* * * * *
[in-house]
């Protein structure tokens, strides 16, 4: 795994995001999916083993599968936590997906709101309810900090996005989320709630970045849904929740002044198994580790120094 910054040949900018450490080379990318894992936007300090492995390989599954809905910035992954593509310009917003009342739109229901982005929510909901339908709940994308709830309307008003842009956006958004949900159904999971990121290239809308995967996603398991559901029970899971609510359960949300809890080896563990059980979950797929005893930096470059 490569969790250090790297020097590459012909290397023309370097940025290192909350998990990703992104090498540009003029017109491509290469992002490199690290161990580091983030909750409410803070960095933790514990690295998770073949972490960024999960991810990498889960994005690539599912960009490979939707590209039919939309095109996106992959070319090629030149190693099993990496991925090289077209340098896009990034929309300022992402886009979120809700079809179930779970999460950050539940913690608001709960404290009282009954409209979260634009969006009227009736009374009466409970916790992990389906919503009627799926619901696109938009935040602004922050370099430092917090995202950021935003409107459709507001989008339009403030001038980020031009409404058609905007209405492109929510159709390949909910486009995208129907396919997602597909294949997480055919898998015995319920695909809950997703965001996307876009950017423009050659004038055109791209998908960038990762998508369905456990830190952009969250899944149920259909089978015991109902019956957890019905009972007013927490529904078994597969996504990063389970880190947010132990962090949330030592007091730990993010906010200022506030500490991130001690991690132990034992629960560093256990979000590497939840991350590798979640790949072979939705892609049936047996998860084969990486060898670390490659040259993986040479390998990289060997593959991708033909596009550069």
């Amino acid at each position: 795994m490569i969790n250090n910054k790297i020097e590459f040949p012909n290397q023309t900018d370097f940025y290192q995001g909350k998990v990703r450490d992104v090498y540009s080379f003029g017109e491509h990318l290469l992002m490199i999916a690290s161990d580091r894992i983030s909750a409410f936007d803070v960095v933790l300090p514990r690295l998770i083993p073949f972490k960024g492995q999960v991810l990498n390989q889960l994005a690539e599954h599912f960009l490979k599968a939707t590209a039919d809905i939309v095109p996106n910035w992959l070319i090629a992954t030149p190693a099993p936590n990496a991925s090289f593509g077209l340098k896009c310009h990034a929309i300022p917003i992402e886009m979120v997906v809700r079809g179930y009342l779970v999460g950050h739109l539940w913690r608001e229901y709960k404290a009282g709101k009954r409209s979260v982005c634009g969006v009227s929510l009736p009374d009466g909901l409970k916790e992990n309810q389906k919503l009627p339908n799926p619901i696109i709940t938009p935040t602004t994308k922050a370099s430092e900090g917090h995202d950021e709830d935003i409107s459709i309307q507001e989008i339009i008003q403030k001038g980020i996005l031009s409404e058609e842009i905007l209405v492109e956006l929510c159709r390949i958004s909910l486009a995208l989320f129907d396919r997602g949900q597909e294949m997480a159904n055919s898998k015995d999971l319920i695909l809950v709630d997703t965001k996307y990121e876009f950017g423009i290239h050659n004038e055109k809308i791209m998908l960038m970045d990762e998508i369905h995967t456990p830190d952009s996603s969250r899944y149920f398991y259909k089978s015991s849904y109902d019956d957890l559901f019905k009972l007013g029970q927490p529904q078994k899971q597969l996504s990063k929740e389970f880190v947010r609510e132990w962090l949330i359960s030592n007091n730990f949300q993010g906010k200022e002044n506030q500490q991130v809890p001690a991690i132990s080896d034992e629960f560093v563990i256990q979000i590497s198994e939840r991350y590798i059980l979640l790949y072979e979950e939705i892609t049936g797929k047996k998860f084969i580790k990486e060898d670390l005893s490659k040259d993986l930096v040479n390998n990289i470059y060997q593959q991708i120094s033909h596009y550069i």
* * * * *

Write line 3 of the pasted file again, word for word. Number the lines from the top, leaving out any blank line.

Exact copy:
């Amino acid at each position: 795994m490569i969790n250090n910054k790297i020097e590459f040949p012909n290397q023309t900018d370097f940025y290192q995001g909350k998990v990703r450490d992104v090498y540009s080379f003029g017109e491509h990318l290469l992002m490199i999916a690290s161990d580091r894992i983030s909750a409410f936007d803070v960095v933790l300090p514990r690295l998770i083993p073949f972490k960024g492995q999960v991810l990498n390989q889960l994005a690539e599954h599912f960009l490979k599968a939707t590209a039919d809905i939309v095109p996106n910035w992959l070319i090629a992954t030149p190693a099993p936590n990496a991925s090289f593509g077209l340098k896009c310009h990034a929309i300022p917003i992402e886009m979120v997906v809700r079809g179930y009342l779970v999460g950050h739109l539940w913690r608001e229901y709960k404290a009282g709101k009954r409209s979260v982005c634009g969006v009227s929510l009736p009374d009466g909901l409970k916790e992990n309810q389906k919503l009627p339908n799926p619901i696109i709940t938009p935040t602004t994308k922050a370099s430092e900090g917090h995202d950021e709830d935003i409107s459709i309307q507001e989008i339009i008003q403030k001038g980020i996005l031009s409404e058609e842009i905007l209405v492109e956006l929510c159709r390949i958004s909910l486009a995208l989320f129907d396919r997602g949900q597909e294949m997480a159904n055919s898998k015995d999971l319920i695909l809950v709630d997703t965001k996307y990121e876009f950017g423009i290239h050659n004038e055109k809308i791209m998908l960038m970045d990762e998508i369905h995967t456990p830190d952009s996603s969250r899944y149920f398991y259909k089978s015991s849904y109902d019956d957890l559901f019905k009972l007013g029970q927490p529904q078994k899971q597969l996504s990063k929740e389970f880190v947010r609510e132990w962090l949330i359960s030592n007091n730990f949300q993010g906010k200022e002044n506030q500490q991130v809890p001690a991690i132990s080896d034992e629960f560093v563990i256990q979000i590497s198994e939840r991350y590798i059980l979640l790949y072979e979950e939705i892609t049936g797929k047996k998860f084969i580790k990486e060898d670390l005893s490659k040259d993986l930096v040479n390998n990289i470059y060997q593959q991708i120094s033909h596009y550069i």